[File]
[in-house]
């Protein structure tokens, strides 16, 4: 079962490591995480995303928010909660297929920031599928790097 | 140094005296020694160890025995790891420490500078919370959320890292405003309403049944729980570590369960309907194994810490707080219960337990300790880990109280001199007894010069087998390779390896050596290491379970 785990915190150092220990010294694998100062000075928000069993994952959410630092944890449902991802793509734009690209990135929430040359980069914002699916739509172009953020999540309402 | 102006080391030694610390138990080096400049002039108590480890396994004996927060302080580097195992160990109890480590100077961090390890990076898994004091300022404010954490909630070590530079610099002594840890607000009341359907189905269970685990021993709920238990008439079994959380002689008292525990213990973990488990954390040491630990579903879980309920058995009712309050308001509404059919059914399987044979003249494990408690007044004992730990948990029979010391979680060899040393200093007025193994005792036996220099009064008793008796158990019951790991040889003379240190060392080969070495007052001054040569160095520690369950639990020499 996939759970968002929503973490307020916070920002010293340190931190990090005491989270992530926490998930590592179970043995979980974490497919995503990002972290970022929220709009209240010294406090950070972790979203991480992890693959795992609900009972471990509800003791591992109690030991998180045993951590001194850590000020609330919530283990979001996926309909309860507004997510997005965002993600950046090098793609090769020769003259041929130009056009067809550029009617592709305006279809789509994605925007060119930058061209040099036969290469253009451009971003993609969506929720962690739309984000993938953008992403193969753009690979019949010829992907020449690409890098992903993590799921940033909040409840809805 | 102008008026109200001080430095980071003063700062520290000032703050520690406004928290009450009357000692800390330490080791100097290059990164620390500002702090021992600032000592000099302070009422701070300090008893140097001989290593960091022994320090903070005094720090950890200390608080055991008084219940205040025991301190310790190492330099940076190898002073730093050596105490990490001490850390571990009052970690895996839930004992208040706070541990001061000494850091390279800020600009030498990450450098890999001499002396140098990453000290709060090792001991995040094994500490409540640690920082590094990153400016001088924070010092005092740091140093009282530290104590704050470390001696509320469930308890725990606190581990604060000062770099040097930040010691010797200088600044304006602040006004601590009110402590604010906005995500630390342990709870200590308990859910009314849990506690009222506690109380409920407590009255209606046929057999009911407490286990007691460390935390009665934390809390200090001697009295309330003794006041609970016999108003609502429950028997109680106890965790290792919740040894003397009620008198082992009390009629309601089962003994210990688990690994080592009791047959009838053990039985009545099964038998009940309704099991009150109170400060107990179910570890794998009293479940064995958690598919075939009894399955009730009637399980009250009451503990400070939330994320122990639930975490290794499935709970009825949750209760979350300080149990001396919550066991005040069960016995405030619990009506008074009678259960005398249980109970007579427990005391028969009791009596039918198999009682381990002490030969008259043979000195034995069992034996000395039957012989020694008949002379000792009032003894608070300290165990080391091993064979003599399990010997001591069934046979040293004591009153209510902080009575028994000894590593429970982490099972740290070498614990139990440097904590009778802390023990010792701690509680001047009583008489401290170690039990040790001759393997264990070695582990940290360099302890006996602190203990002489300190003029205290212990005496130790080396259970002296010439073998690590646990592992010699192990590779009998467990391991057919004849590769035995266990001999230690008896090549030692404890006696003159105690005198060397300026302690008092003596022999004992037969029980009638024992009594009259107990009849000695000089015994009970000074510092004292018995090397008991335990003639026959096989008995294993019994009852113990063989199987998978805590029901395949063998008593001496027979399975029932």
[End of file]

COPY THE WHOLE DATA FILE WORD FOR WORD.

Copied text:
[in-house]
């Protein structure tokens, strides 16, 4: 079962490591995480995303928010909660297929920031599928790097 | 140094005296020694160890025995790891420490500078919370959320890292405003309403049944729980570590369960309907194994810490707080219960337990300790880990109280001199007894010069087998390779390896050596290491379970 785990915190150092220990010294694998100062000075928000069993994952959410630092944890449902991802793509734009690209990135929430040359980069914002699916739509172009953020999540309402 | 102006080391030694610390138990080096400049002039108590480890396994004996927060302080580097195992160990109890480590100077961090390890990076898994004091300022404010954490909630070590530079610099002594840890607000009341359907189905269970685990021993709920238990008439079994959380002689008292525990213990973990488990954390040491630990579903879980309920058995009712309050308001509404059919059914399987044979003249494990408690007044004992730990948990029979010391979680060899040393200093007025193994005792036996220099009064008793008796158990019951790991040889003379240190060392080969070495007052001054040569160095520690369950639990020499 996939759970968002929503973490307020916070920002010293340190931190990090005491989270992530926490998930590592179970043995979980974490497919995503990002972290970022929220709009209240010294406090950070972790979203991480992890693959795992609900009972471990509800003791591992109690030991998180045993951590001194850590000020609330919530283990979001996926309909309860507004997510997005965002993600950046090098793609090769020769003259041929130009056009067809550029009617592709305006279809789509994605925007060119930058061209040099036969290469253009451009971003993609969506929720962690739309984000993938953008992403193969753009690979019949010829992907020449690409890098992903993590799921940033909040409840809805 | 102008008026109200001080430095980071003063700062520290000032703050520690406004928290009450009357000692800390330490080791100097290059990164620390500002702090021992600032000592000099302070009422701070300090008893140097001989290593960091022994320090903070005094720090950890200390608080055991008084219940205040025991301190310790190492330099940076190898002073730093050596105490990490001490850390571990009052970690895996839930004992208040706070541990001061000494850091390279800020600009030498990450450098890999001499002396140098990453000290709060090792001991995040094994500490409540640690920082590094990153400016001088924070010092005092740091140093009282530290104590704050470390001696509320469930308890725990606190581990604060000062770099040097930040010691010797200088600044304006602040006004601590009110402590604010906005995500630390342990709870200590308990859910009314849990506690009222506690109380409920407590009255209606046929057999009911407490286990007691460390935390009665934390809390200090001697009295309330003794006041609970016999108003609502429950028997109680106890965790290792919740040894003397009620008198082992009390009629309601089962003994210990688990690994080592009791047959009838053990039985009545099964038998009940309704099991009150109170400060107990179910570890794998009293479940064995958690598919075939009894399955009730009637399980009250009451503990400070939330994320122990639930975490290794499935709970009825949750209760979350300080149990001396919550066991005040069960016995405030619990009506008074009678259960005398249980109970007579427990005391028969009791009596039918198999009682381990002490030969008259043979000195034995069992034996000395039957012989020694008949002379000792009032003894608070300290165990080391091993064979003599399990010997001591069934046979040293004591009153209510902080009575028994000894590593429970982490099972740290070498614990139990440097904590009778802390023990010792701690509680001047009583008489401290170690039990040790001759393997264990070695582990940290360099302890006996602190203990002489300190003029205290212990005496130790080396259970002296010439073998690590646990592992010699192990590779009998467990391991057919004849590769035995266990001999230690008896090549030692404890006696003159105690005198060397300026302690008092003596022999004992037969029980009638024992009594009259107990009849000695000089015994009970000074510092004292018995090397008991335990003639026959096989008995294993019994009852113990063989199987998978805590029901395949063998008593001496027979399975029932």